NEW ORLEANS - Eight million babies were born with single-sided deafness, while one and a half million others lose hearing in one ear later in life. Many people just live with the disability. Others have a surgical implant to help.
But now patients have another option thanks to wireless technology.
In a recent audiology screening, Amy Walker 31, of Mandeville could hear in both ears.
In 2008, as a new bride only in her mid-twenties, she noticed her right ear felt stopped up. Several doctors treated her for fungal and bacterial infections. But then, one doctor did a brain scan.
"That was the first thing that ran through my mind, am I going to be able to have children," said Walker when she got the diagnosis.
It was a cancerous tumor. Over the years she had surgeries and radiation when the cancer came back for a second time. Now pregnant with her second child due in June, she is cancer free, but deaf in her right ear.
Ochsner ear specialist and surgeon Dr. Tim Molony recommended the SoundBite. With no surgery, a wireless mouthpiece that clips on to the second molar, picks up sound from the device on her deaf ear and sends the sound waves through the bones to the nerve in her good ear.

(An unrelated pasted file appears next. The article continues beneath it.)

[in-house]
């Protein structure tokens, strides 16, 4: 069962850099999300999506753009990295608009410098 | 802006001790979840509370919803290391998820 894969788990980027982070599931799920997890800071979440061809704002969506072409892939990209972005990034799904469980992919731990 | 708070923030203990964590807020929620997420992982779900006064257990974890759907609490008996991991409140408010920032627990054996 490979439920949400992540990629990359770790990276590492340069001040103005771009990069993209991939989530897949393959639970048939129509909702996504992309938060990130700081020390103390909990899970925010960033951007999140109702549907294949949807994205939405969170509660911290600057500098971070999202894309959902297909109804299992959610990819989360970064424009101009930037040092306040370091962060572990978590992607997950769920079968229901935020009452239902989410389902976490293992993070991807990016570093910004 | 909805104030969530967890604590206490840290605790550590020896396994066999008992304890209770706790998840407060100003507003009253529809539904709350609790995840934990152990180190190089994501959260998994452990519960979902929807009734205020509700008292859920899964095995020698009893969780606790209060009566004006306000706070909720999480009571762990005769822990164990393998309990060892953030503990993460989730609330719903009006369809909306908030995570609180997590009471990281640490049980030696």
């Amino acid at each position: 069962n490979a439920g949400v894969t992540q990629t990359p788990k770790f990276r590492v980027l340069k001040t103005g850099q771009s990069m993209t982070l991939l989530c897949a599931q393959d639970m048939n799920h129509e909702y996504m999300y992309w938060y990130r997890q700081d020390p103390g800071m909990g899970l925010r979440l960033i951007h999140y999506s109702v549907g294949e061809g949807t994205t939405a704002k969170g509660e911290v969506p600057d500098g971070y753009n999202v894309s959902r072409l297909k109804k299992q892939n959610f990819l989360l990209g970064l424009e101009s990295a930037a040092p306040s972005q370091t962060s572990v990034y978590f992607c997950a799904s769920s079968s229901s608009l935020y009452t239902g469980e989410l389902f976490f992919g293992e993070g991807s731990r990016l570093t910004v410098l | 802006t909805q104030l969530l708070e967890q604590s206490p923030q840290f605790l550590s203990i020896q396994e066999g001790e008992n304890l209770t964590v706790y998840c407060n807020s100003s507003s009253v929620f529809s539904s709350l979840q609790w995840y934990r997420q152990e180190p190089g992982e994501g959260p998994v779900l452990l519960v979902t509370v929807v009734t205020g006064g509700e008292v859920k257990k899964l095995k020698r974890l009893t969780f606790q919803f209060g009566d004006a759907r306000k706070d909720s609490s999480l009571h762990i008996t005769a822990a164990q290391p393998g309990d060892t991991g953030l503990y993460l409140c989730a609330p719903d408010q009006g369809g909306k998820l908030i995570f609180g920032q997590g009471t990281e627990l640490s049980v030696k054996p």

Trent Beagle, a rep from Sonitus Medical, the makers of SoundBite, demonstrated how it works. Everyone in the room could hear the music coming from his iPhone when it was connected to the SoundBite mouthpiece and touching someone's teeth. We were all hearing the music through the vibrations of the teeth. When the ear piece was moved out of range, away from the mouthpiece, the sound was interrupted.
"The people that we've shown it to, are very excited about it. The people that we've fitted it with, have been very accepting and very happy with it, so it's been a real success," said Dr. Molony, an Ochsner ENT with specialties as an otologist, neurotologist and ear surgeon.
Some patients still decide to have a titanium plate surgically implanted to transmit the sound, but Amy wanted no more anesthesia and surgery.
"Going out to dinner or just party environments, concerts, Saints games, it's made a huge difference and all, that I can actually hear everybody to the right of me, where before there was nothing," said Walker.
Hearing loss can be caused by tumors, viruses, chronic ear infections, and children not vaccinated for the measles or mumps are at higher risk.
The SoundBite is FDA approved and two-thirds of insurance companies covering it. BCBS of Louisiana does cover it. The company is in the process of getting Medicare to cover it. People with certain removable dentures can't use the device.
For more information call (504) 842-4565, or go to their website: http://www.sonitusmedical.com/product/soundbite-in-detail.cfm